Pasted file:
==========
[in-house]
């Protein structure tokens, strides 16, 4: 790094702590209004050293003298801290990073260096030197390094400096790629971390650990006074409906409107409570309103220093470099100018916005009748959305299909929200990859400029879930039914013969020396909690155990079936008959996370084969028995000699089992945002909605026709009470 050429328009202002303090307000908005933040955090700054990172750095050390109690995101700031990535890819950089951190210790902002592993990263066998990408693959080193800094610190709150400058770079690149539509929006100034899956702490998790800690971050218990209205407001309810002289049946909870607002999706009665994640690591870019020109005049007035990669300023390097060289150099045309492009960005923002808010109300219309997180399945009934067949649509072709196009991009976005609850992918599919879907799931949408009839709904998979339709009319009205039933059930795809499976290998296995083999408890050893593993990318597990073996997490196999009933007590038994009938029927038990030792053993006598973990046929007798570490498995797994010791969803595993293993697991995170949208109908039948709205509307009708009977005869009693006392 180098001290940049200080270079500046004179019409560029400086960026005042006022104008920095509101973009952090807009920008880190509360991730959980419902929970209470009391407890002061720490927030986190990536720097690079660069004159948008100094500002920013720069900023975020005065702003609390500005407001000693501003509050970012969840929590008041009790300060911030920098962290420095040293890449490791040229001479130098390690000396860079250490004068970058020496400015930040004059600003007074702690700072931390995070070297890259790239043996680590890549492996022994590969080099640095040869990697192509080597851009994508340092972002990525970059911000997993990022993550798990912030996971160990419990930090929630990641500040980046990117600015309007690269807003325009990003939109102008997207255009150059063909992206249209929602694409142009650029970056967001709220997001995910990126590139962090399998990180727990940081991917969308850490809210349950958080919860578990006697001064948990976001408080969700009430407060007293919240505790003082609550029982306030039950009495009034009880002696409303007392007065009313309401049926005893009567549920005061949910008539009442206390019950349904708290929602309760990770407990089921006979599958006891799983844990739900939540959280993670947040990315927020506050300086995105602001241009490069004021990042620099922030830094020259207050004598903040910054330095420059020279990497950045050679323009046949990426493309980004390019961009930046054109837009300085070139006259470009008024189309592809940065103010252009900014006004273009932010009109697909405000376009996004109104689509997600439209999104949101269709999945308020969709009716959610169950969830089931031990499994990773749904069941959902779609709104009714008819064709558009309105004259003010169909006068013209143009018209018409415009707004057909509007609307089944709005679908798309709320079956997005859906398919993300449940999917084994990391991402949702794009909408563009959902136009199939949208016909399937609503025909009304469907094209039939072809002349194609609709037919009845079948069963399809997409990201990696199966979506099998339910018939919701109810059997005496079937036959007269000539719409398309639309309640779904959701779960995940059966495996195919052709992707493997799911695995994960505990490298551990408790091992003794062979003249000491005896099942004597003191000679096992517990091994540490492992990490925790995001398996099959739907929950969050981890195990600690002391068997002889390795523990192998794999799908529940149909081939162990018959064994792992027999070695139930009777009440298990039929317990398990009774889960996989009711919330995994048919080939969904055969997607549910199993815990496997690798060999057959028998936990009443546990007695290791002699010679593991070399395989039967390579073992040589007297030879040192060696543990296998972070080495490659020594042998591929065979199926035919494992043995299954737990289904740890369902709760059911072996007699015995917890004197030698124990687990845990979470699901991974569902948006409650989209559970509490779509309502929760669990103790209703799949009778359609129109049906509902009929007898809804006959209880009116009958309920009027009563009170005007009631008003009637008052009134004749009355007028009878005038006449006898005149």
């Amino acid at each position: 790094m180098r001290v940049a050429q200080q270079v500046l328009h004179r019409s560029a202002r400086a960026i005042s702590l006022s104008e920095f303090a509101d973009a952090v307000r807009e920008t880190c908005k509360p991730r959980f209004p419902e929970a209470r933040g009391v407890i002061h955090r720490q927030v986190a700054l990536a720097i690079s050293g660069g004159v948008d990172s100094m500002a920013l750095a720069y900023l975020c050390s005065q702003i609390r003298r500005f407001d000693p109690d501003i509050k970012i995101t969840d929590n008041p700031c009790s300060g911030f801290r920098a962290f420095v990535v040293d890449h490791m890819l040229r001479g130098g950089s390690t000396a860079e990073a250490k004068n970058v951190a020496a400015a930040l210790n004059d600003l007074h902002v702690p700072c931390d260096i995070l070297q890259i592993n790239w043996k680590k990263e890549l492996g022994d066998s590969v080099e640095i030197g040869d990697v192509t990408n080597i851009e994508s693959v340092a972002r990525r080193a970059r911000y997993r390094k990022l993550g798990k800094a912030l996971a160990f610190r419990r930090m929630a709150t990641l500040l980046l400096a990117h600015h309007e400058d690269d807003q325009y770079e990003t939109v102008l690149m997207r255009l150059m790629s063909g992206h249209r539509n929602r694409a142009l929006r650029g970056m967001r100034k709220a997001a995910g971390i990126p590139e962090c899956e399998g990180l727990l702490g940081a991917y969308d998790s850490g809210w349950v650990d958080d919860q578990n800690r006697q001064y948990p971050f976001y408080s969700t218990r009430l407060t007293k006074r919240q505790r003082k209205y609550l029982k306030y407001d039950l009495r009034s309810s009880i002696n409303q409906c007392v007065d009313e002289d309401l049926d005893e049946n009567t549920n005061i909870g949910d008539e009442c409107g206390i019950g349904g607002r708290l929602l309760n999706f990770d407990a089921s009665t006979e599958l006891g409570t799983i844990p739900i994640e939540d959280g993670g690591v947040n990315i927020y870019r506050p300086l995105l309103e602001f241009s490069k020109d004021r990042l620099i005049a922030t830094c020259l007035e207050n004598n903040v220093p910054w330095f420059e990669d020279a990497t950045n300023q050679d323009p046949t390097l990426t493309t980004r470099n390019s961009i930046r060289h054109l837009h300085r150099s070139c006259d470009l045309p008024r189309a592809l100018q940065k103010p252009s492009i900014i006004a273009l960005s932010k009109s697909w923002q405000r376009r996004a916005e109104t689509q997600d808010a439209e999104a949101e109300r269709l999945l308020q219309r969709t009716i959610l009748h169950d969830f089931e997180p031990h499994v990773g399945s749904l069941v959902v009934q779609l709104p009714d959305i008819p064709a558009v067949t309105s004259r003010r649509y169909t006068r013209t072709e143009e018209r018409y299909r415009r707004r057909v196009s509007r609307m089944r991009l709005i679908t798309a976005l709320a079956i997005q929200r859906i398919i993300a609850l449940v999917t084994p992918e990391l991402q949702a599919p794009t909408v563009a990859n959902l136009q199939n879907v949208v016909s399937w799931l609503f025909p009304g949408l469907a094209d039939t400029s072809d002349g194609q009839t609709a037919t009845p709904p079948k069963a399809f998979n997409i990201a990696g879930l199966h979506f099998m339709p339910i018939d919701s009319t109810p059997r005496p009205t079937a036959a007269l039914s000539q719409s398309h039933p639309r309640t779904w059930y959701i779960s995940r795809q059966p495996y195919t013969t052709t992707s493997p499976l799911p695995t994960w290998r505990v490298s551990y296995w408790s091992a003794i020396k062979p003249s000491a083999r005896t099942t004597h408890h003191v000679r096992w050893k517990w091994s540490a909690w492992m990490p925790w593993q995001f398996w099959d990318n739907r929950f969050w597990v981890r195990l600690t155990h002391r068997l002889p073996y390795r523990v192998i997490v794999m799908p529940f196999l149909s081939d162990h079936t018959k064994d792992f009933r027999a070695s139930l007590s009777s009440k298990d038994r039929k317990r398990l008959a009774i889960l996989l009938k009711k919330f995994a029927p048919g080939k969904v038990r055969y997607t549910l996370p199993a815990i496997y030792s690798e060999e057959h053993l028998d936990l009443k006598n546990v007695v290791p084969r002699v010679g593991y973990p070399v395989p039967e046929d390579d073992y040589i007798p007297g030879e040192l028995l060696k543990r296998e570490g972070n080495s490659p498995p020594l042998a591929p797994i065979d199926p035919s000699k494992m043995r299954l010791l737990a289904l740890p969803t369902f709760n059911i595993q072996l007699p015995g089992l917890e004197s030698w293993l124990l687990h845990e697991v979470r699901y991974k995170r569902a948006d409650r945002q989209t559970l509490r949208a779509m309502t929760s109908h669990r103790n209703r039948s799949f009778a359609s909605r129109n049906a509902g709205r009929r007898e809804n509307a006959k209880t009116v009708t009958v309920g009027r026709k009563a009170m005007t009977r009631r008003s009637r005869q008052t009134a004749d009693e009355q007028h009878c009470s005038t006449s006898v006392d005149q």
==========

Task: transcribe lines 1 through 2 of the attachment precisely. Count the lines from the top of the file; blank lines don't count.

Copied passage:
[in-house]
């Protein structure tokens, strides 16, 4: 790094702590209004050293003298801290990073260096030197390094400096790629971390650990006074409906409107409570309103220093470099100018916005009748959305299909929200990859400029879930039914013969020396909690155990079936008959996370084969028995000699089992945002909605026709009470 050429328009202002303090307000908005933040955090700054990172750095050390109690995101700031990535890819950089951190210790902002592993990263066998990408693959080193800094610190709150400058770079690149539509929006100034899956702490998790800690971050218990209205407001309810002289049946909870607002999706009665994640690591870019020109005049007035990669300023390097060289150099045309492009960005923002808010109300219309997180399945009934067949649509072709196009991009976005609850992918599919879907799931949408009839709904998979339709009319009205039933059930795809499976290998296995083999408890050893593993990318597990073996997490196999009933007590038994009938029927038990030792053993006598973990046929007798570490498995797994010791969803595993293993697991995170949208109908039948709205509307009708009977005869009693006392 180098001290940049200080270079500046004179019409560029400086960026005042006022104008920095509101973009952090807009920008880190509360991730959980419902929970209470009391407890002061720490927030986190990536720097690079660069004159948008100094500002920013720069900023975020005065702003609390500005407001000693501003509050970012969840929590008041009790300060911030920098962290420095040293890449490791040229001479130098390690000396860079250490004068970058020496400015930040004059600003007074702690700072931390995070070297890259790239043996680590890549492996022994590969080099640095040869990697192509080597851009994508340092972002990525970059911000997993990022993550798990912030996971160990419990930090929630990641500040980046990117600015309007690269807003325009990003939109102008997207255009150059063909992206249209929602694409142009650029970056967001709220997001995910990126590139962090399998990180727990940081991917969308850490809210349950958080919860578990006697001064948990976001408080969700009430407060007293919240505790003082609550029982306030039950009495009034009880002696409303007392007065009313309401049926005893009567549920005061949910008539009442206390019950349904708290929602309760990770407990089921006979599958006891799983844990739900939540959280993670947040990315927020506050300086995105602001241009490069004021990042620099922030830094020259207050004598903040910054330095420059020279990497950045050679323009046949990426493309980004390019961009930046054109837009300085070139006259470009008024189309592809940065103010252009900014006004273009932010009109697909405000376009996004109104689509997600439209999104949101269709999945308020969709009716959610169950969830089931031990499994990773749904069941959902779609709104009714008819064709558009309105004259003010169909006068013209143009018209018409415009707004057909509007609307089944709005679908798309709320079956997005859906398919993300449940999917084994990391991402949702794009909408563009959902136009199939949208016909399937609503025909009304469907094209039939072809002349194609609709037919009845079948069963399809997409990201990696199966979506099998339910018939919701109810059997005496079937036959007269000539719409398309639309309640779904959701779960995940059966495996195919052709992707493997799911695995994960505990490298551990408790091992003794062979003249000491005896099942004597003191000679096992517990091994540490492992990490925790995001398996099959739907929950969050981890195990600690002391068997002889390795523990192998794999799908529940149909081939162990018959064994792992027999070695139930009777009440298990039929317990398990009774889960996989009711919330995994048919080939969904055969997607549910199993815990496997690798060999057959028998936990009443546990007695290791002699010679593991070399395989039967390579073992040589007297030879040192060696543990296998972070080495490659020594042998591929065979199926035919494992043995299954737990289904740890369902709760059911072996007699015995917890004197030698124990687990845990979470699901991974569902948006409650989209559970509490779509309502929760669990103790209703799949009778359609129109049906509902009929007898809804006959209880009116009958309920009027009563009170005007009631008003009637008052009134004749009355007028009878005038006449006898005149």